Italian word of the day: ‘Mannaggia’

Do you know the origins of this common exclamation?

Italian word of the day: 'Mannaggia'
Photo: Annie Spratt/Unsplash

Today’s word was requested by readers, who presumably enjoy saying it as much as we do. 

With two sets of double consonants, mannaggia is a mouthful – but a satisfying one. It’s an exclamation you can use when you’re impatient, irritated, frustrated or disappointed, much like ‘damn!’

Mannaggia, che guaio.
Damn, what a mess. 

Mannaggia, se mi potessi ricordare!
Damn, if only I could remember!

While these days it’s a pretty mild expression, its origins are a little darker. Linguists believe the phrase started off in southern Italy as either “male ne abbia” (or in some southern dialects, “aggia”), which translates roughly as ‘cursed be’ or ‘bad things to [someone/something]’.

Another theory is that mannaggia is a contraction of “malanno aggia”, or ‘have a bad year’. Either way, the phrase is pretty similar to ‘damn’ when it’s a verb: like when you say ‘damn them!’

You can still use mannaggia this way today, usually by specifying just who or what you’re wishing ill.

Mannaggia a te!
Damn you!

Mannaggia a tutti quelli che buttano le cartacce in terra!
Damn anyone who litters!

Alternatively, you can add some flair by combining mannaggia with another poetic Italian lament: miseria

Mannaggia la miseria!

It means the same thing, it’s just a bit fancy. And is there’s one thing Italian does well, it’s fancy insults.

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Italian expression of the day: ‘Fare una filippica’

When your best Italian mate is giving you an earful for being a couple of minutes late, tell him to quit the ‘philippic’.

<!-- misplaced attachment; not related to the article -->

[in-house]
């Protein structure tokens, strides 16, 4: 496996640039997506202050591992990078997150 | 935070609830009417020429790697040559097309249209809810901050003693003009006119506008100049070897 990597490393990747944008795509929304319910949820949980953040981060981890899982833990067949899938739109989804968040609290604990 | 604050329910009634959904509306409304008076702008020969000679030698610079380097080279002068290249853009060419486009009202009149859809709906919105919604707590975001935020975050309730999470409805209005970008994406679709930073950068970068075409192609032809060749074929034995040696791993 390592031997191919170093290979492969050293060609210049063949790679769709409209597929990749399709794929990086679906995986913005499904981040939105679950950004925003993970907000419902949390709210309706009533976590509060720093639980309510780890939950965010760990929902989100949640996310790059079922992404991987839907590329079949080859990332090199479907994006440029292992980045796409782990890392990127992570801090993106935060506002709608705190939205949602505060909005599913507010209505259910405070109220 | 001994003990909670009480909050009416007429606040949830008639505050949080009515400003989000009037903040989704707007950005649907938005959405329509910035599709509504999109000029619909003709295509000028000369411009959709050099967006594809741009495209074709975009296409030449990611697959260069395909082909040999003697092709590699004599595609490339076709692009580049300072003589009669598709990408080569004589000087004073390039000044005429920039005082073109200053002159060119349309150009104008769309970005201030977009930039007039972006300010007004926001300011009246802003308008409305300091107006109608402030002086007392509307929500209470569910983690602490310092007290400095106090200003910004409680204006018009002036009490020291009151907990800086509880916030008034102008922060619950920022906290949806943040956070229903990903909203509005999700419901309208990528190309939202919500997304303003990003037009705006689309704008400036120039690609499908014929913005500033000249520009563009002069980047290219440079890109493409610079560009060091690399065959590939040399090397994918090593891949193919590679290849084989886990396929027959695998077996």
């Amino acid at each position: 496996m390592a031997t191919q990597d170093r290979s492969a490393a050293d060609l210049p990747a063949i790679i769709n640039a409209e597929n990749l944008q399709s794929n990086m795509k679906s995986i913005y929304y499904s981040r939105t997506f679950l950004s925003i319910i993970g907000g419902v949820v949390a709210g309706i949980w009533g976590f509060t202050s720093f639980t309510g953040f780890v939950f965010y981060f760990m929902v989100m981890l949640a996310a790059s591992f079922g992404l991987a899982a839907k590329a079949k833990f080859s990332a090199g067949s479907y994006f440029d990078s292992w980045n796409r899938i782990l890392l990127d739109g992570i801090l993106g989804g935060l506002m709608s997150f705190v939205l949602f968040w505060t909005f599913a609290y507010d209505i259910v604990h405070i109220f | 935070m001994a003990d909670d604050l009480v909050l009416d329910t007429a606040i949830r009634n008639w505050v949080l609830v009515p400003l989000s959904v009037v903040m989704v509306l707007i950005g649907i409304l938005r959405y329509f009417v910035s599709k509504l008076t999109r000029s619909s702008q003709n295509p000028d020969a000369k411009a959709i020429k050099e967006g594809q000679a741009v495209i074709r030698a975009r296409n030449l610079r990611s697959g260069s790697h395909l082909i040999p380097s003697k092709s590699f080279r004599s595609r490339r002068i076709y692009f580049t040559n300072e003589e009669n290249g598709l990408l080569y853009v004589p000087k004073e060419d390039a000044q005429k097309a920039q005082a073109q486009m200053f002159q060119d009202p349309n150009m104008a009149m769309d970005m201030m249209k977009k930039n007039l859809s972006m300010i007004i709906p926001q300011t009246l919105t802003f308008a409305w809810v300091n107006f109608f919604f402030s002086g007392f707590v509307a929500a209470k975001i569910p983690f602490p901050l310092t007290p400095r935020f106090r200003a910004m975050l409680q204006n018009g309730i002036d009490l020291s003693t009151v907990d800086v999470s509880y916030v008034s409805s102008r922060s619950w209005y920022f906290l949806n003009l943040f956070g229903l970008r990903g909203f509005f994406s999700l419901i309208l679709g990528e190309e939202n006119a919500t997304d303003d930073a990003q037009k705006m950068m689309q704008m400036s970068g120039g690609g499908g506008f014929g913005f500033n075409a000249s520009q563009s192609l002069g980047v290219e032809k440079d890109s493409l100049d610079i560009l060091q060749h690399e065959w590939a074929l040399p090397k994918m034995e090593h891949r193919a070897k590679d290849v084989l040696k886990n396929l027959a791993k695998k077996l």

Italian expression of the day: ‘Fare una filippica’

As far as idioms go, fare una filippica is one of the most popular ones used in Italian television and print media. Presenters and journalists use it every day as a way to give colour and panache to their reports.

But what is a filippica (literally, ‘philippic’ in English) and, above all, what does it mean to make one?

In Italian, the word filippica is generally used to describe a very impassioned invective: a tongue-lashing, if you will, aimed at a political adversary or any other opponent.

So fare una filippica means having a go at someone, and in a rather ferocious and hostile way.

Let’s have a look at some examples:

Il capo dell’opposizione ha fatto una filippica contro l’immobilità del governo nei confronti delle famiglie a basso reddito.

The head of the opposition harshly criticised the government’s inertia towards low-income families.


L’allenatore ha fatto una filippica contro i tifosi della squadra ospite per il loro comportamento sugli spalti.

The coach condemned the away side’s fans for their behaviour on the stands.

As you can see, on most occasions, the expression is followed by contro (‘against’) plus the person or people the invective is directed at. 

As previously mentioned, the expression is widely used in broadcast and print media. However, it is also frequently used in colloquial Italian as a way to mock someone who is being overly dramatic or getting unreasonably upset about trivial matters.

For instance:

Sei sempre in ritardo. Sei insopportabile.
Sono solo due minuti. Non farmi una filippica…

You’re always late. You’re insufferable.
It’s just a couple of minutes. Don’t you dare have a go at me…

So, now that you have a basic grasp of how (and when) to use the idiom, you may also be interested in knowing where it comes from. 

Like most Italian idioms, fare una filippica originated in the classical age.

Notably the expression dates back to 351 BC, when the independence of Athens, the richest and most technologically advanced city-state in ancient Greece, was being threatened by the expansionist designs of Philip II, king of Macedon.

Being conscious of the risks Macedon posed to his city’s autonomy, Athenian intellectual and statesman Demosthenes famously gave a number of fervid political speeches aimed at rallying his fellow citizens against Philip II and calling for a mobilisation of Athens’ military forces.

Such orations, whose eloquence and rhetoric are admired to this very day, were known as ‘philippics’ (‘filippiche’ in Italian), hence the very peculiar expression which, through the centuries, has made it all the way into modern Italian.

Do you have an Italian word you’d like us to feature? If so, please email us with your suggestion.